So on one hand you can try to perfect your craft. You ensure that you will succeed by over preparing. By exploring the boundaries of your skills in such a way you build in a safety buffer for mistakes. The event itself then leads to a more natural feeling where expression is the key motivation. Or you can make the event the edge of your reach. Crossing the finish line is the goal, so you devote enough time to succeed even if you trip and stumble a few times.

One obviously takes much more time than the other. If you have the time and drive you can prepare and ensure success. If you don't, or can't devote enough time (it's usually the latter) then we often aim for passing. I wish we had enough time to flourish and thrive. But we don't.

Still, if you are dedicated enough and passionate enough you can still make an art of something. Whether it be making art, musical instruments, or programming code, if you devote enough time to create not just mediocre passing quality but extraordinarily refined pieces then I applaud you. And I am sure the rest of the world will as well.

Friday, October 19, 2012

Cheering for Complimenters

To be honest I usually am not depressed. I have bouts of depression, but my constant self-bashing is not an indication of constant self-loathing. I merely try to manage expectations and seek to present the truth. I know exactly how far I have to improve and am under no delusions of this fact.

That doesn't seem to deter the Complimenters.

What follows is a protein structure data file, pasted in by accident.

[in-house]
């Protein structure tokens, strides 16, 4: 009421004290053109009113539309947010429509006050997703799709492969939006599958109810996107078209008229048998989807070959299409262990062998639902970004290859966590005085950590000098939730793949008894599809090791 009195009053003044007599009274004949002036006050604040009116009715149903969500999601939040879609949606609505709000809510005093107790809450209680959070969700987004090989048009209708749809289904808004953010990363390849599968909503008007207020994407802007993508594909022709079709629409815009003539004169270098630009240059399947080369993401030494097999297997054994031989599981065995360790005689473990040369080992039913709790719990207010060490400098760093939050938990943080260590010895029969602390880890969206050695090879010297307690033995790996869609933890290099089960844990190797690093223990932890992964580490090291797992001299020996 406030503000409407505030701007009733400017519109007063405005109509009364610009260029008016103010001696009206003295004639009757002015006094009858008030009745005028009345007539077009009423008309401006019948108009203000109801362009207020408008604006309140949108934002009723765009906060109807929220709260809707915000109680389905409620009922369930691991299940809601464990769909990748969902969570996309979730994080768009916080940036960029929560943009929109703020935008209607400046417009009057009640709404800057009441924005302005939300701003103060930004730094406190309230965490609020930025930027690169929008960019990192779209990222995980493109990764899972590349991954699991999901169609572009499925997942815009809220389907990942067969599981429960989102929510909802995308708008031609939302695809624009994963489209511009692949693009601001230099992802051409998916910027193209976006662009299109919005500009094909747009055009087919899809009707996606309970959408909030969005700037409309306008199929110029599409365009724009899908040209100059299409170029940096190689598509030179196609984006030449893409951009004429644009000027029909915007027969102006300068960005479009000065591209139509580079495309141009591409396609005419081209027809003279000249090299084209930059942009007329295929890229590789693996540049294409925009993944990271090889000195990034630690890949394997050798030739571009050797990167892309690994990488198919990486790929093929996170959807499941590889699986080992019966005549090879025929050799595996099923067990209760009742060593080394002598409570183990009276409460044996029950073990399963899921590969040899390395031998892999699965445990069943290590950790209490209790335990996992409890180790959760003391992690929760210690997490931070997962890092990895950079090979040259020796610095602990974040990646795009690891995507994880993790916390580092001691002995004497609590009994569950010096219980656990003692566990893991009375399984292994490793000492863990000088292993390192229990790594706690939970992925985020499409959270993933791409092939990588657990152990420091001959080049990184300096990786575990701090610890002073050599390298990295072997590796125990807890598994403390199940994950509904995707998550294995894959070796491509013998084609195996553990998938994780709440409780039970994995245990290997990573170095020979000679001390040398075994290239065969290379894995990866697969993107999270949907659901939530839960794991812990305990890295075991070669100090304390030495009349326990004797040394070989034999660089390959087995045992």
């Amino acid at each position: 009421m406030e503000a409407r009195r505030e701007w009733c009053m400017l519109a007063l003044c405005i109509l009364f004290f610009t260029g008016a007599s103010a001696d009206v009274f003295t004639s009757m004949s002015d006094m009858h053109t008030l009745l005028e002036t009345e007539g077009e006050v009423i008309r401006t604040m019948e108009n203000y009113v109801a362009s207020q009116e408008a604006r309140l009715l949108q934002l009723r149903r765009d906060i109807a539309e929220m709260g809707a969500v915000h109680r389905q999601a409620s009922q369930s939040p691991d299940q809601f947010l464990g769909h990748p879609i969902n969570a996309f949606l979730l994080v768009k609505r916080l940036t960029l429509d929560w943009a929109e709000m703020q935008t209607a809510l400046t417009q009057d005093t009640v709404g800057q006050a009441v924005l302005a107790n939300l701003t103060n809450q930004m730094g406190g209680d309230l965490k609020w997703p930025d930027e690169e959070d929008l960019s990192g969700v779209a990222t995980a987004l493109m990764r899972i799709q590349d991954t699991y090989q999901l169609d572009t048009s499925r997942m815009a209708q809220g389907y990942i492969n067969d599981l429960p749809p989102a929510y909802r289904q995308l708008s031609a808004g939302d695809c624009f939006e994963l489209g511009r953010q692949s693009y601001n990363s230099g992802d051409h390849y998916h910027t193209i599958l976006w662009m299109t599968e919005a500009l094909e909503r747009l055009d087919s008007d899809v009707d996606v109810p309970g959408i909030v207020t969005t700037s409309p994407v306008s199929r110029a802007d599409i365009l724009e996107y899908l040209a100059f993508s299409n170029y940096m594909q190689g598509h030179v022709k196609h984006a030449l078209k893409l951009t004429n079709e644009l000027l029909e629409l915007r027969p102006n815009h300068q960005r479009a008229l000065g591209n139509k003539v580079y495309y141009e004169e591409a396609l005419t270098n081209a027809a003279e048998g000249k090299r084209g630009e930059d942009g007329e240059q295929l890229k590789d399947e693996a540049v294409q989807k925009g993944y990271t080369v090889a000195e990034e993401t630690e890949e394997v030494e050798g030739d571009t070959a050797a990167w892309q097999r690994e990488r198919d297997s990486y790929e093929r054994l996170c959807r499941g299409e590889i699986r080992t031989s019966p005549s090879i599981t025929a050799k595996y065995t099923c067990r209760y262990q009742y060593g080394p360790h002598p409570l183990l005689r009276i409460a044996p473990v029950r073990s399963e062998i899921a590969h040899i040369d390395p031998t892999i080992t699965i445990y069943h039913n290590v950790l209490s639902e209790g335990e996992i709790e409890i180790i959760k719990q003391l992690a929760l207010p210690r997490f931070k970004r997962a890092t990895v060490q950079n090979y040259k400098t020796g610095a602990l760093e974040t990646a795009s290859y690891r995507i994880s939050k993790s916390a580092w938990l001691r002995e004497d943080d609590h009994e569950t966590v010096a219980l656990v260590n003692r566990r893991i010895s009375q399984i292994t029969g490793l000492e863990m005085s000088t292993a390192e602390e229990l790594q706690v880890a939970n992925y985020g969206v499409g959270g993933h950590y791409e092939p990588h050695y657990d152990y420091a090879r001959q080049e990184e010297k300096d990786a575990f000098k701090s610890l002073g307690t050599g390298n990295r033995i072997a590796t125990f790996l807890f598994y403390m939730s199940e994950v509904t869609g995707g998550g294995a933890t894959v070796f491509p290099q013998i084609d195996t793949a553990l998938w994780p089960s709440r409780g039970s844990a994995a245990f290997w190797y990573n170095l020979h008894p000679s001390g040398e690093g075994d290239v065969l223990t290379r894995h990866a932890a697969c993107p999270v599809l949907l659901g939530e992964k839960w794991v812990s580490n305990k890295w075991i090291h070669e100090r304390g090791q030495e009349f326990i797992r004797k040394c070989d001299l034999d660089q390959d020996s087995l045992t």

I hope you know a few of these. Every time they see you they give a smile and cheer your entry. Whenever you praise them they don't dismiss it like I do, they turn it around and tell you how awesome you are in that same category. Somehow they always know exactly what to say to build you up and cheer you up.

Just last week we were at Midtown Stomp Swing Dancing. One of the guys in attendance is good. Scary good. If his partner is new he can guide them flawlessly through the basic and moderate moves. If his partner is skilled he kicks it up a notch whirling them around the floor and leaving them breathless. I once watched him in action and stood amazed, trying to watch for him to reuse a move so I could tease out how he did it. He didn't repeat most of them. When he sat down at the end of the song I complimented him going, "Man, that was awesome. Your partner definitely had fun. You're making the rest of us look bad!" He just looked at me and said, "Nah man, you the man. And now it's your time." Bam. Instant turnaround.